Also on the tour today, Notes from the North is reviewing The Murder at the Vicarage by Agatha Christie. Ooh, I bet that's a good one! It was recently voted best Christie mystery in a very unscientific poll of readers of Kerrie's Mystery in Paradise blog.


  1. Oh, I just love Ngaio Marsh! I'm supposed to be re-reading her books in order, as I've read so many of them all over the place I don't know which I've read anymore and it was so long ago. I like her Inspector Alleyn much better than Christie's Poirot but I'd put Christie's Miss Marple or Tommy & Tuppence first.

  2. I regularly fall for red herrings too. I'm totally gullible - except occasionally I get in a figuring-things-out mood and catch clues all over the place. But it doesn't come on that often, plus sometimes I read the end because I can't resist.

  3. Can you believe that I love detective fiction but have never read Ngaio Marsh - must sort that out!

  4. There's nothing wrong with falling for red herrings - that's a great deal of the fun of reading a classic mystery, where the author sets out to misdirect you quite artfully!

    I enjoy both Christie and Marsh - Christie was unequalled in devising ingenious plots, but I think Marsh's characters in general are better developed.

    Let me recommend another of my own favorite Marsh mysteries: "Death of a Peer," published in the UK as "A Surfeit of Lampreys." It starts in New Zealand, but the mystery unfolds in London, and the characters are a delight.

  5. nicola - I'd never heard of Marsh before this year. I've always been a Poirot girl, so it'll take a while for Alleyn to approach Poirot's status for me! Alleyn reminded me of Gaumauche by Louise Penny. I'll have to read more to see that.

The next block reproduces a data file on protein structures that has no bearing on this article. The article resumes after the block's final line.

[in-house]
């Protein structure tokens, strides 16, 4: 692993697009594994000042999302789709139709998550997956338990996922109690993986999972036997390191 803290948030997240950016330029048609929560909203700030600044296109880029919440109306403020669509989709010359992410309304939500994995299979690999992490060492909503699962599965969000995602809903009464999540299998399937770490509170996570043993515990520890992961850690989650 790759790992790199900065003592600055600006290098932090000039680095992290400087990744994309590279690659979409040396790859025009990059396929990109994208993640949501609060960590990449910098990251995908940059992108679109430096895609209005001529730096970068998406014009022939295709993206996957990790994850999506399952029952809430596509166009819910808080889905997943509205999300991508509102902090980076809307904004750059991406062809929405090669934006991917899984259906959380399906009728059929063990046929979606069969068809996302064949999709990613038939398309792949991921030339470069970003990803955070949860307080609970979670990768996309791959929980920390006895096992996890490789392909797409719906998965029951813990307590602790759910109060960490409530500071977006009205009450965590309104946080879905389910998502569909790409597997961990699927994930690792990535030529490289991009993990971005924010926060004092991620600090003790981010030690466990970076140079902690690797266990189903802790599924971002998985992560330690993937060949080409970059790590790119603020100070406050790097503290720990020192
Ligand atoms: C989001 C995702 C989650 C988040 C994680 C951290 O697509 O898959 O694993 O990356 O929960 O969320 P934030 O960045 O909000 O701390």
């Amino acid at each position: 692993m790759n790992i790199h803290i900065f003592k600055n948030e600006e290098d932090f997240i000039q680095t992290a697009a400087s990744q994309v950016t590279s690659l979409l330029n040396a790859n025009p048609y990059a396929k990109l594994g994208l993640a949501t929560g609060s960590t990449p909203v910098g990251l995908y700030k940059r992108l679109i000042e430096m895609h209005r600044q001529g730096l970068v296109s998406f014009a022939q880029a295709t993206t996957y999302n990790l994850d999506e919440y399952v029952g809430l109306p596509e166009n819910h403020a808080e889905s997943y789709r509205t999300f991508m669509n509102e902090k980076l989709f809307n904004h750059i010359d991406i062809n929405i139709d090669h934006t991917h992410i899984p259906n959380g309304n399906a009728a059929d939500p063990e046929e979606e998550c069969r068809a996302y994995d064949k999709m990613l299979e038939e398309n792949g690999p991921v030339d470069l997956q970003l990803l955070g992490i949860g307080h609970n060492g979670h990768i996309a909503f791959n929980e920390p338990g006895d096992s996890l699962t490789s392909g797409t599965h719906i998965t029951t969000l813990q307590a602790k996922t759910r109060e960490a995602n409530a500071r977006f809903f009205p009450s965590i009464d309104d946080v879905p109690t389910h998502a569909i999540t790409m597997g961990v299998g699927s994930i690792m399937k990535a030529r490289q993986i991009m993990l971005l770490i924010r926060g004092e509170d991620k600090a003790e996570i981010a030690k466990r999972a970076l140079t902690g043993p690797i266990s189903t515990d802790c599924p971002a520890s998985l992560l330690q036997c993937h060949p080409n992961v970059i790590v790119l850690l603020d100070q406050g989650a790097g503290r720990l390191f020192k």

I love T&T as well, but have never been a Miss Marple fan. Different strokes, I guess.

    jenny - I never read the end! Sometimes in checking how many pages are left I accidently see something, then I try to forget what I saw (like a character's name) but of course, that never works. The only book I read a chapter near the end was On the Road, cause I hoped something better would have happened, but no such luck. So I stopped reading it.

    hannah - that's how I felt before reading this. And she's written tons of books. It's like I had never read (or heard of) Georgette Heyer either. I'm not sure what rock we've been under.

    les - thank you so much for the recommendation! I'd like to read another book by Marsh, and there are so many to pick from, so getting a known good title is great. I'm looking forward to getting to know Alleyn better.

    And that's exactly it with the red herrings, I just let go and let the author lead me where she thinks it will be best to go.

  6. I almost read Marsh for this circuit so I was quite interested in your review. I'm not a big mystery reader but I always enjoy learning about new authors.

  7. I tend to do the same thing with mysteries. I forget the plot almost immediately after finishing it, so I can almost always reread them and it's like new! I do that with movies too, but no other types of books. It's odd. The reviews of Marsh have been a little mixed on the Circuit, but if I ever get tired of rereading Christies's books I'll give her a try!


Thanks for commenting, so nice of you to visit.

(I'll try without the letters for a while - so please dont be a spammer! Let's try no anonymous users)